“Must a Christ perish in every age to save those that have no imagination”
This is Bernard Shaw’sSaint Joan but very much via Josie Rourke, as the medieval piety of the pre-show entertainment gives way to the uber-modernity of this interpretation with the opening flourish of a tablecloth being whipped away (more impressive than it sounds!). The gods being worshipped here are high finance and business as scenes are set in companies like Vaucouleur Commodities Brokerage and Dauphin Holdings, Evan Davies and Bloomberg news tickers give us regular updates and it is in the midst of all this that Gemma Arterton’s Joan arrives, the sole figure in period dress.
Dealing with an amusing take on the egg crisis of the first scene, and using Skype to correctly identify Fisayo Akinade’s spoiled manchild heir of a Dauphin in the next, the modern take is clever but there’s a strange tension that never quite resolves. The text has been cut but not completely modernised, so talk of battles and forts sit alongside the rise and fall of stocks and shares and it doesn’t settle into an interpretation that didn’t leave me going ‘you what now’ until it starts to play the drama straight as in the English plot to bring about the downfall of the woman uniting the French against them. Continue reading “Review: Saint Joan, Donmar Warehouse”
When Rupert Goold first announced the #AlmeidaGreeks season with all its familiar titles, I don’t think anyone could have predicted how genuinely epic a sweep of theatrical innovation it would usher in. From the extraordinary Oresteiato the shattering Bakkhaiand Medea, the radical main house programme has been supported by a wide range of supplementary activity, not least the 16 hour, 60+ actor retelling of The Iliad(which can now be viewed in full on the Almeida website).
So it’s only natural that as the season draws to an end, it is bookended by another Homeric extravaganza in The Odyssey, again with 60 odd actors participating in a 12 hour non-stop feat of major storytelling which was live-streamed on t’internet. And conscious of raising the ante, directors Rupert Goold and Robert Icke took us on a literal journey, putting the players in taxicabs, boats, buses, trekking across rooftops and down busy streets to bring Ithaca to Islington as Odysseus winds his way home. Continue reading “Review: The Odyssey, Almeida/Live-stream”
“I don’t think you realise how extraordinary your anger is”
So Rupert Goold closes his #AlmeidaGreeks season by directing Kate Fleetwood, who just happens to be his wife, in the title role of Medea. And as with Oresteia and Bakkhai, a new version has been commissioned from an unconventional source, this time novelist Rachel Cusk. So we leave ancient Greece for modern-day London, Medea becomes a writer whose actor-husband Jason has left her for a model and the chorus becomes a garrulous gaggle of pashmina-wielding yummy mummies as concerned with the calories in croissants as the parenting of their peer.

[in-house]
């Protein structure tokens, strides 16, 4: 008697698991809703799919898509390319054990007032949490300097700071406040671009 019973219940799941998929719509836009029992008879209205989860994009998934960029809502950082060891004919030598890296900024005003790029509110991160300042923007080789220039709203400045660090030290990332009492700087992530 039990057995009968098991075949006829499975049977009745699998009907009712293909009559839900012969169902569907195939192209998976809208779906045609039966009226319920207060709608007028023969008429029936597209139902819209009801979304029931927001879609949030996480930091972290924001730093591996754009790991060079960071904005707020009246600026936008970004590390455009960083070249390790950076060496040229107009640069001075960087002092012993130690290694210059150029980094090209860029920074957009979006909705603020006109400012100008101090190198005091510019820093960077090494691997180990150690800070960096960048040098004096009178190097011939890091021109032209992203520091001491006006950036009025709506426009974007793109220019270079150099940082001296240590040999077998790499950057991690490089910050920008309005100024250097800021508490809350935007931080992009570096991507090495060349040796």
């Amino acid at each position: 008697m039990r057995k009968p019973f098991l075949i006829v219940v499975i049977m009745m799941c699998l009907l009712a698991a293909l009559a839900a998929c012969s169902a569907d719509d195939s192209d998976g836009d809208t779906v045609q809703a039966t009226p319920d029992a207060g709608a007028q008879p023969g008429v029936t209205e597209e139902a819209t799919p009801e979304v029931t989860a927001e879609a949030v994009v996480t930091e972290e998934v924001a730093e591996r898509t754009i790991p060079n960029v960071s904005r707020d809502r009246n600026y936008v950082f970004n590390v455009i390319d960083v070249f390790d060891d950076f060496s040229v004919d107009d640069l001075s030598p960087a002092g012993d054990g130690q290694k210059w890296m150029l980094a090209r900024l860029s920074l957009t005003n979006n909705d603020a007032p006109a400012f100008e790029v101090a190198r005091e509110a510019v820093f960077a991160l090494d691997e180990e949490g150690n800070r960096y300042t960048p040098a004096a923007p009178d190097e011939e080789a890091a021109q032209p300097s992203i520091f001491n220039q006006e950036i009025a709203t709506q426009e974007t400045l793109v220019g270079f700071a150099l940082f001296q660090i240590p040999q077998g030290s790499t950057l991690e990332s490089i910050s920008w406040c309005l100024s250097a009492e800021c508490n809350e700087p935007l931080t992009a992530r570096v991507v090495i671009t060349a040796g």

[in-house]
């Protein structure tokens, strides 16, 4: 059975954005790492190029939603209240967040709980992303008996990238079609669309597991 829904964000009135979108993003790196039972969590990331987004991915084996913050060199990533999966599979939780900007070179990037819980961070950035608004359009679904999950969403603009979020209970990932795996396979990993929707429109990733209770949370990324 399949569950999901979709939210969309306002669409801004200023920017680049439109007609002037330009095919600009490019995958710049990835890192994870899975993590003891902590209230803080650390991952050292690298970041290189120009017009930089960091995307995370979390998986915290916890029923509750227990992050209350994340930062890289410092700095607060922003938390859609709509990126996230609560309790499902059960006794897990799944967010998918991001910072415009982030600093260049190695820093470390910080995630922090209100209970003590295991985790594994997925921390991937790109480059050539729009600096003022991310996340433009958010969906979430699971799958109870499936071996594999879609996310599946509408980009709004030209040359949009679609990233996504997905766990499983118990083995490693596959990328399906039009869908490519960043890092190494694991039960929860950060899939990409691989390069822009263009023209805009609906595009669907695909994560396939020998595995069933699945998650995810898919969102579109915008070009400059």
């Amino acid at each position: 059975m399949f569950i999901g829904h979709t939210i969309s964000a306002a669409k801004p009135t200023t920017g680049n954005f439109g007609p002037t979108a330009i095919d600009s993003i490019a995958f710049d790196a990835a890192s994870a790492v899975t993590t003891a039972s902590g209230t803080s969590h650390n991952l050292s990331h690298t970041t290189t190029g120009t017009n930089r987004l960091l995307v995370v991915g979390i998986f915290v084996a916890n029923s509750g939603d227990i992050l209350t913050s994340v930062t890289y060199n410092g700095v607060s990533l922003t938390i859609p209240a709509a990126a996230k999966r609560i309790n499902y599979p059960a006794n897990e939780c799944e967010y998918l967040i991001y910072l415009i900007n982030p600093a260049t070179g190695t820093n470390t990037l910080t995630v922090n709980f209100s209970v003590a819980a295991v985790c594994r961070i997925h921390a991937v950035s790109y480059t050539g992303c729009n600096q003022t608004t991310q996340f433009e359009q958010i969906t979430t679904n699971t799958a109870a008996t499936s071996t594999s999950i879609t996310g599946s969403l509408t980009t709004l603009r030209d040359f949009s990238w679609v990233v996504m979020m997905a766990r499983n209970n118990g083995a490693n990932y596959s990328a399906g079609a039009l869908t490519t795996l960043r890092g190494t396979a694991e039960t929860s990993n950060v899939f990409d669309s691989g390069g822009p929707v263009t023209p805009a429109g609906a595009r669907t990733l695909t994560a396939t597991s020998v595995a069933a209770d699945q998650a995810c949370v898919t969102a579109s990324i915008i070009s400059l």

Cusk frames her play essentially as a series of conversations by which Medea finds herself pummelled, in search of a self she hid for 15 years of marriage and is struggling to relocate post-divorce and where Fleetwood excels is in showing the range and depth of her despair. Lacerated into silence by Amanda Boxer’s caustic nurse, lambasted by children who won’t leave her alone (Louis Sayers and Guillermo Bedward both excellent at this performance), left behind by Justin Salinger’s Jason with whom she argues thrillingly viciously, the intensity is immense and Fleetwood sustains it throughout. Continue reading “Review: Medea, Almeida Theatre”
“Innocent men like you are found guilty all the time”
The joy of my own blog (even if I can’t seem to release myself from the self-imposed tyranny of mentioning at least something about every show I see) is that I can write what I want. And on leaving the Young Vic on the penultimate day of the The Trial’s run, the prevailing opinion was ‘well that was a trial’ and ‘Kate O’Flynn wasn’t half bad’. And so that’s your lot.
Running time: 2 hours (without interval) Booking until 22nd August
“I sometimes think I’d rather be fancied than liked”
The Donmar Warehouse’s production ofMy Night With Regopened last year under a cloud of some sadness as playwright Kevin Elyot passed away just as rehearsals were starting. As it transfers to the West End into the Apollo Theatre, it finds itself surrounded by a different kind of cloud, one of prurient controversy as TfL banned the publicity image for the show (two variations of which I have kindly provided for you here) forcing them to reissue a picture sans arsecheek. (That this Bulk Powders advert somehow passed muster seems baffling – I’d love to know the full reasoning behind both decisions.)